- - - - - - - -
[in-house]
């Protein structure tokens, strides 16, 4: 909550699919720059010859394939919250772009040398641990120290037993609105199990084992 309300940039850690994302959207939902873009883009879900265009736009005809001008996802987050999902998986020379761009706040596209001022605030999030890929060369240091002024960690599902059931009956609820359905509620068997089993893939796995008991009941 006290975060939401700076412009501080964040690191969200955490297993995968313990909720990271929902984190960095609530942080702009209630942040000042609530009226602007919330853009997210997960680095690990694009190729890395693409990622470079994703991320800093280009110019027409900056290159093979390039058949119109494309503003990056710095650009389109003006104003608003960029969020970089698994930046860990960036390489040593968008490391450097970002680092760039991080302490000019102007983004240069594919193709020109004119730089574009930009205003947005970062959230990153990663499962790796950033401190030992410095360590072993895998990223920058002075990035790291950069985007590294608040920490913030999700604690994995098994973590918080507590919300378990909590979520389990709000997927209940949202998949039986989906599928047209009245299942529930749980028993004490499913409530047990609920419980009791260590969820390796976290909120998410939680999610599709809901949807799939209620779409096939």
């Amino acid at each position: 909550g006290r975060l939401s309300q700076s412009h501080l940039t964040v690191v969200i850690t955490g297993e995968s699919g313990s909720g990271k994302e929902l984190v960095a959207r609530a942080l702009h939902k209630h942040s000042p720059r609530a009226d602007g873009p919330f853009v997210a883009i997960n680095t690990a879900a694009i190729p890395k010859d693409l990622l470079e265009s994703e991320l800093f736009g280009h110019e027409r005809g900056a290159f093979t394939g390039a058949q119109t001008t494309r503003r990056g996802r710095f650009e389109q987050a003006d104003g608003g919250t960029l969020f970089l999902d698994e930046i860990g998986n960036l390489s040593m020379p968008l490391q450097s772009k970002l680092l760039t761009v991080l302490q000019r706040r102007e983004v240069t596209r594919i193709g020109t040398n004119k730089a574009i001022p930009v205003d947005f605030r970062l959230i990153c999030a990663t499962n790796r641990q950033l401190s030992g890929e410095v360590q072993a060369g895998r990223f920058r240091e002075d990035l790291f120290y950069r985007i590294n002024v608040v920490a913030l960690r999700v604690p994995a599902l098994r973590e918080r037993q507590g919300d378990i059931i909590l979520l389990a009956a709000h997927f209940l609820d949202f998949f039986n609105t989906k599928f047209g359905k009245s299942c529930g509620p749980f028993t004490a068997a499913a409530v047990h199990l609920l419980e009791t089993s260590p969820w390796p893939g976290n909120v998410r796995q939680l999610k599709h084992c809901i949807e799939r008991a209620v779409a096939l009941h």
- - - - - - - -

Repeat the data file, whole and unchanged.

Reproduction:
[in-house]
């Protein structure tokens, strides 16, 4: 909550699919720059010859394939919250772009040398641990120290037993609105199990084992 309300940039850690994302959207939902873009883009879900265009736009005809001008996802987050999902998986020379761009706040596209001022605030999030890929060369240091002024960690599902059931009956609820359905509620068997089993893939796995008991009941 006290975060939401700076412009501080964040690191969200955490297993995968313990909720990271929902984190960095609530942080702009209630942040000042609530009226602007919330853009997210997960680095690990694009190729890395693409990622470079994703991320800093280009110019027409900056290159093979390039058949119109494309503003990056710095650009389109003006104003608003960029969020970089698994930046860990960036390489040593968008490391450097970002680092760039991080302490000019102007983004240069594919193709020109004119730089574009930009205003947005970062959230990153990663499962790796950033401190030992410095360590072993895998990223920058002075990035790291950069985007590294608040920490913030999700604690994995098994973590918080507590919300378990909590979520389990709000997927209940949202998949039986989906599928047209009245299942529930749980028993004490499913409530047990609920419980009791260590969820390796976290909120998410939680999610599709809901949807799939209620779409096939």
């Amino acid at each position: 909550g006290r975060l939401s309300q700076s412009h501080l940039t964040v690191v969200i850690t955490g297993e995968s699919g313990s909720g990271k994302e929902l984190v960095a959207r609530a942080l702009h939902k209630h942040s000042p720059r609530a009226d602007g873009p919330f853009v997210a883009i997960n680095t690990a879900a694009i190729p890395k010859d693409l990622l470079e265009s994703e991320l800093f736009g280009h110019e027409r005809g900056a290159f093979t394939g390039a058949q119109t001008t494309r503003r990056g996802r710095f650009e389109q987050a003006d104003g608003g919250t960029l969020f970089l999902d698994e930046i860990g998986n960036l390489s040593m020379p968008l490391q450097s772009k970002l680092l760039t761009v991080l302490q000019r706040r102007e983004v240069t596209r594919i193709g020109t040398n004119k730089a574009i001022p930009v205003d947005f605030r970062l959230i990153c999030a990663t499962n790796r641990q950033l401190s030992g890929e410095v360590q072993a060369g895998r990223f920058r240091e002075d990035l790291f120290y950069r985007i590294n002024v608040v920490a913030l960690r999700v604690p994995a599902l098994r973590e918080r037993q507590g919300d378990i059931i909590l979520l389990a009956a709000h997927f209940l609820d949202f998949f039986n609105t989906k599928f047209g359905k009245s299942c529930g509620p749980f028993t004490a068997a499913a409530v047990h199990l609920l419980e009791t089993s260590p969820w390796p893939g976290n909120v998410r796995q939680l999610k599709h084992c809901i949807e799939r008991a209620v779409a096939l009941h």